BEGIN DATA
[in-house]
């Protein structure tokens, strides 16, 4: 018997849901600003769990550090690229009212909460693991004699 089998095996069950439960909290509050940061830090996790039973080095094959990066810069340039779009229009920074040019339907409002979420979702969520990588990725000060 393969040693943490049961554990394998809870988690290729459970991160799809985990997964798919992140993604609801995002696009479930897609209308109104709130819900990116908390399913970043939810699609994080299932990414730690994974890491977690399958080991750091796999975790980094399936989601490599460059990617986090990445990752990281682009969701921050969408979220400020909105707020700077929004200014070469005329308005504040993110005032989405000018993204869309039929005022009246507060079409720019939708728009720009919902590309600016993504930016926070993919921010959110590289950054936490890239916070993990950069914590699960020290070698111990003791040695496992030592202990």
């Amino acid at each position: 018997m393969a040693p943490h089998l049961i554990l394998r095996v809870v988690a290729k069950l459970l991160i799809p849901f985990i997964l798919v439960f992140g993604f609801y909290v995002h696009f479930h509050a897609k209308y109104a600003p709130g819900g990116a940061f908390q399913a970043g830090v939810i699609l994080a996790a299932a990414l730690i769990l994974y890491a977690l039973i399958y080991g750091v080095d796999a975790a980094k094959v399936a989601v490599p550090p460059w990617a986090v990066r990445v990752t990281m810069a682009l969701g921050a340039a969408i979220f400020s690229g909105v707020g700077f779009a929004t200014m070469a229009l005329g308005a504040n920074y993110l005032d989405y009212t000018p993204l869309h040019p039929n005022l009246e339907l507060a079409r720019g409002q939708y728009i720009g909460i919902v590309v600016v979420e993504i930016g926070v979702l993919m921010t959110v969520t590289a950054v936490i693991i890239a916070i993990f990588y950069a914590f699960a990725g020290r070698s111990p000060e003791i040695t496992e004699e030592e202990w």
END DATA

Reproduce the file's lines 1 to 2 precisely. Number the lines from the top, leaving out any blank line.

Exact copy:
[in-house]
């Protein structure tokens, strides 16, 4: 018997849901600003769990550090690229009212909460693991004699 089998095996069950439960909290509050940061830090996790039973080095094959990066810069340039779009229009920074040019339907409002979420979702969520990588990725000060 393969040693943490049961554990394998809870988690290729459970991160799809985990997964798919992140993604609801995002696009479930897609209308109104709130819900990116908390399913970043939810699609994080299932990414730690994974890491977690399958080991750091796999975790980094399936989601490599460059990617986090990445990752990281682009969701921050969408979220400020909105707020700077929004200014070469005329308005504040993110005032989405000018993204869309039929005022009246507060079409720019939708728009720009919902590309600016993504930016926070993919921010959110590289950054936490890239916070993990950069914590699960020290070698111990003791040695496992030592202990």